At all times, drivers must exercise caution behind the wheel. This principle applies no matter what type of vehicle you are driving, no matter what day of the week, and no matter what time it is. Private citizens must also follow the rules of the road set forth by the city, county, and state within which the vehicle is being operated. Interstate truck drivers, on the other hand, must also follow federal trucking regulations set forth by the Federal Motor Carrier Safety Administration (FMCSA). The FMCSA is the “lead federal government agency responsible for providing safety oversight of commercial motor vehicles (CMVs),” and its mission is “to reduce crashes, injuries, and fatalities involving large trucks and buses.”
In order to promote safe driving during inclement weather, the FMCSA lists five tips that truck drivers should take into account and follow.
- Reduce Your Driving Speed in Adverse Road and/or Weather Conditions
- Enter a Curve Slowly
- Reduce Your Speed Before Entering an Exit/Entrance Ramp
- Drive Slowly with a Loaded Trailer
- Slow Down in Work Zones
Truck accidents in bad weather are often tied to negligence, especially when a driver does not react accordingly. Drivers should begin to slow down during the following weather conditions – snow, rain, ice, wet roads, reduced visibility due to fog. Further, drivers should slow down when approaching curves and travelling on uneven roads, gravel roads, or construction zones. Failing to drive safely during bad weather could force a truck driver to brake suddenly in order to come to a complete stop, for example. This activity could lead to a jackknife accident with another vehicle.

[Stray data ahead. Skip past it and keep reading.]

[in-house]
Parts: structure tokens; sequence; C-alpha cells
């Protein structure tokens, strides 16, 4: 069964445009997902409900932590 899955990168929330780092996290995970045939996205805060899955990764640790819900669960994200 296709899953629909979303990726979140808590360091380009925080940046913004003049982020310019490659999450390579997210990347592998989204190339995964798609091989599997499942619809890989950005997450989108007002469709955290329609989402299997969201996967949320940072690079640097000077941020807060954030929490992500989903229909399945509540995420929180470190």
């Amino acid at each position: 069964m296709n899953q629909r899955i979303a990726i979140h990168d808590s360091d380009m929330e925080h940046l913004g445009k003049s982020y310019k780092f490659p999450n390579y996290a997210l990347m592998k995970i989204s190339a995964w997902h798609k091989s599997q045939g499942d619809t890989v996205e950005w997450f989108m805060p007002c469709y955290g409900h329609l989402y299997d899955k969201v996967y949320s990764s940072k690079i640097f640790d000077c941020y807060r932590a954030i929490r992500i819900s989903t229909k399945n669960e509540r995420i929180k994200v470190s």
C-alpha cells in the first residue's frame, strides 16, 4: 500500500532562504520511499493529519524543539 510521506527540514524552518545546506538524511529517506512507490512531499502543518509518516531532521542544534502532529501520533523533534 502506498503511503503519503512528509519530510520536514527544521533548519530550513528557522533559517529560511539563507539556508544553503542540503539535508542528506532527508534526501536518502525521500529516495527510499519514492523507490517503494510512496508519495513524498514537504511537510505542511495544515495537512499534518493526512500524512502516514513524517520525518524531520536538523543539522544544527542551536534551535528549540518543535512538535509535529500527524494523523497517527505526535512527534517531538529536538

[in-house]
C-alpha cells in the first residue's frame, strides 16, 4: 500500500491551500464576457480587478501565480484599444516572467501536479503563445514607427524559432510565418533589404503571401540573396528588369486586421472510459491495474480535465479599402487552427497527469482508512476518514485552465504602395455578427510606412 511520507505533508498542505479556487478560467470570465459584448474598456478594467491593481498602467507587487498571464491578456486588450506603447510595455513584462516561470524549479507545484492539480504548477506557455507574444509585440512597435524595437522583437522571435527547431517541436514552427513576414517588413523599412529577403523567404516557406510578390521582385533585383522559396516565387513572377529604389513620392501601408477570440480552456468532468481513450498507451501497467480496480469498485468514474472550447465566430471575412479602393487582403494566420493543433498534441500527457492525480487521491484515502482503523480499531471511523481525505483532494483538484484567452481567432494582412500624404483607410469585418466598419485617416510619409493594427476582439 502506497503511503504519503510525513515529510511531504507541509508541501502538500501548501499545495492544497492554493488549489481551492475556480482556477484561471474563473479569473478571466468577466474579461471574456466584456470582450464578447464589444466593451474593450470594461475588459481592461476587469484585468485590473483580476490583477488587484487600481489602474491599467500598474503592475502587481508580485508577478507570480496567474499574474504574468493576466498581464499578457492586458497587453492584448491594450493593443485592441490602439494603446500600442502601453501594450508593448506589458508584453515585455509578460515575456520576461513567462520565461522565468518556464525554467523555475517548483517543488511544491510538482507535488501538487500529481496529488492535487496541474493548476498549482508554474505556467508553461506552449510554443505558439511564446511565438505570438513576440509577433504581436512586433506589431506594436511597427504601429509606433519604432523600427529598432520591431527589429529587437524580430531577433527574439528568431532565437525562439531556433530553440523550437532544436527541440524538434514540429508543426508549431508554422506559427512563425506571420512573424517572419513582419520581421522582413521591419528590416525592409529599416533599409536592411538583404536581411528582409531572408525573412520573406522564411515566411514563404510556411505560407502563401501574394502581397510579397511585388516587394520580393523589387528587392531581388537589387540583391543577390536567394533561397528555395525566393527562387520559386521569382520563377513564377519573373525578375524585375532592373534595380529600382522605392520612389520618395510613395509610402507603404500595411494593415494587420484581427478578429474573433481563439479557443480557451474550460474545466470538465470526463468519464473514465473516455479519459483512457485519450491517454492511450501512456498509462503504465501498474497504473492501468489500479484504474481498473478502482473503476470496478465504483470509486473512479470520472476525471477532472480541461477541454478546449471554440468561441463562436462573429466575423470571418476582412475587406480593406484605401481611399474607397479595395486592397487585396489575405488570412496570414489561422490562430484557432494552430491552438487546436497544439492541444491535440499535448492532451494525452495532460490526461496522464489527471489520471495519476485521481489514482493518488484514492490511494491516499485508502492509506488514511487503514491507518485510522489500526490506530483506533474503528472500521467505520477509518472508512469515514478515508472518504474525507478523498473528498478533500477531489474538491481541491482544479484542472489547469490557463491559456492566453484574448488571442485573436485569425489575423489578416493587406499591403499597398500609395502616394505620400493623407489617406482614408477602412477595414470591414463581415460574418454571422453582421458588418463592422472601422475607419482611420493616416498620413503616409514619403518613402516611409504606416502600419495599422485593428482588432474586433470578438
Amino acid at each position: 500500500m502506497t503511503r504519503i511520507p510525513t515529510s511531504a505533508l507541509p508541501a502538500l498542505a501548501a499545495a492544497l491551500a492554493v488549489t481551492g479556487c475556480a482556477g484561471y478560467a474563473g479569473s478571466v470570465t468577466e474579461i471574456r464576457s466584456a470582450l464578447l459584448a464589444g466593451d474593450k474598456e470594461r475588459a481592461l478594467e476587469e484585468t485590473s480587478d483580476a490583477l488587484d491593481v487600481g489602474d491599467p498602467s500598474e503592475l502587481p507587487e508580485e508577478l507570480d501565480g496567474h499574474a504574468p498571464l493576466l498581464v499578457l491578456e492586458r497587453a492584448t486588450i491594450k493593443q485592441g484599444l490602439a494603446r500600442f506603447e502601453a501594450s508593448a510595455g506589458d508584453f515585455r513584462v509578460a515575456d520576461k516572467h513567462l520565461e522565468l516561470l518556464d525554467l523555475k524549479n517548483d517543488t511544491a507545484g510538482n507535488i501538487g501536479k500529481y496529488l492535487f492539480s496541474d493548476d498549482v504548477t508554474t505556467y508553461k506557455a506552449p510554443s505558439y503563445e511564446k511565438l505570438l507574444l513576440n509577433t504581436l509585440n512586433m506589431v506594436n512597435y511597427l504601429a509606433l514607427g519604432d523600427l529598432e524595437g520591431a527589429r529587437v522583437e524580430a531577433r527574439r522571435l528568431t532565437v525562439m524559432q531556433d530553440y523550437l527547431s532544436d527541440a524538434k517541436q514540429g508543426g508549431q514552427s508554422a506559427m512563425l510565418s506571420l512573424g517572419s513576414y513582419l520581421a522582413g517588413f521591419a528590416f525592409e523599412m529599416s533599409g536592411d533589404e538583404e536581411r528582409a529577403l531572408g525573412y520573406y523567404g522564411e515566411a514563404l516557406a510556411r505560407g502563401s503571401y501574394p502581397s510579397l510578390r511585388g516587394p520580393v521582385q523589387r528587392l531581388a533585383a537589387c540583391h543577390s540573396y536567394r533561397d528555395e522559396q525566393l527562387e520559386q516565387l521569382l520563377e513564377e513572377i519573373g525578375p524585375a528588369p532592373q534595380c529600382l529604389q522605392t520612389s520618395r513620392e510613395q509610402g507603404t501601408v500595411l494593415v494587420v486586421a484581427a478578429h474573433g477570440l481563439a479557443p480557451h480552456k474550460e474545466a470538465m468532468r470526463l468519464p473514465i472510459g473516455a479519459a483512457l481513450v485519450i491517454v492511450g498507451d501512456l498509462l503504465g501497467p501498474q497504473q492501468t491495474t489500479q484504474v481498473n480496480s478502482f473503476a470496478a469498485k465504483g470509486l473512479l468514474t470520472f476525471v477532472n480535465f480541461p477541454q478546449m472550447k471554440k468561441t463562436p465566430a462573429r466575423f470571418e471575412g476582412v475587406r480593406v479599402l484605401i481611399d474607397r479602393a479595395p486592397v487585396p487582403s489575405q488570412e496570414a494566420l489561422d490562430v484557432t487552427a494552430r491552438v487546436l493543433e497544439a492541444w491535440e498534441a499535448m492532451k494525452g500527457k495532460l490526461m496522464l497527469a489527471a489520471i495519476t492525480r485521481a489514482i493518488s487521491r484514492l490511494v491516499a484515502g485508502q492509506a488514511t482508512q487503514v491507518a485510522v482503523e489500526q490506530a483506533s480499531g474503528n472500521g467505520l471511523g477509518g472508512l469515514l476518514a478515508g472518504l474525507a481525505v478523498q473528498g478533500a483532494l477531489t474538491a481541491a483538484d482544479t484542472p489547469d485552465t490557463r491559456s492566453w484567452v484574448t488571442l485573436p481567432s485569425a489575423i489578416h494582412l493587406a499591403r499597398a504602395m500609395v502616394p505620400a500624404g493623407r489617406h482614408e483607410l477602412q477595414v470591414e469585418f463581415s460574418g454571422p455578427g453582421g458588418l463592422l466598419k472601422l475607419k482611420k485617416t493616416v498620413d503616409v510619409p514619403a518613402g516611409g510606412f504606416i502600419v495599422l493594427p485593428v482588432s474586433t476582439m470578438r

If you were involved in a car accident in icy weather or snow, you should first call the police to the scene. In most states, it is required to call law enforcement. However, sometimes the police will not be able to respond in a timely manner, especially if road conditions are bad or if there are lots of other accidents.
If the vehicle that hit you was an 18-wheeler or commercial truck, it is important to look into the accident from all angles. A common misconception is that accidents in bad weather are not anyone’s fault. If it can be determined that the truck driver violated a FMCSA statute, liability may be established, as these standards typically go above and beyond the rules that ordinary citizens must follow. Essentially, truckers can be held to a higher standard if they break a federal trucking regulation.
Do You Need Legal Representation?
Nahon, Saharovich & Trotz is a large regional personal injury law firm, representing people injured in motor vehicle accidents throughout Tennessee, Mississippi, Arkansas, Missouri, and Kentucky. Our trucking accident attorneys are versed in FMCSA regulations, and we have the resources to retain experts to assist us in investigating the accident and proving fault. For a free consultation with a personal injury lawyer, complete our online form or call 800-529-4004.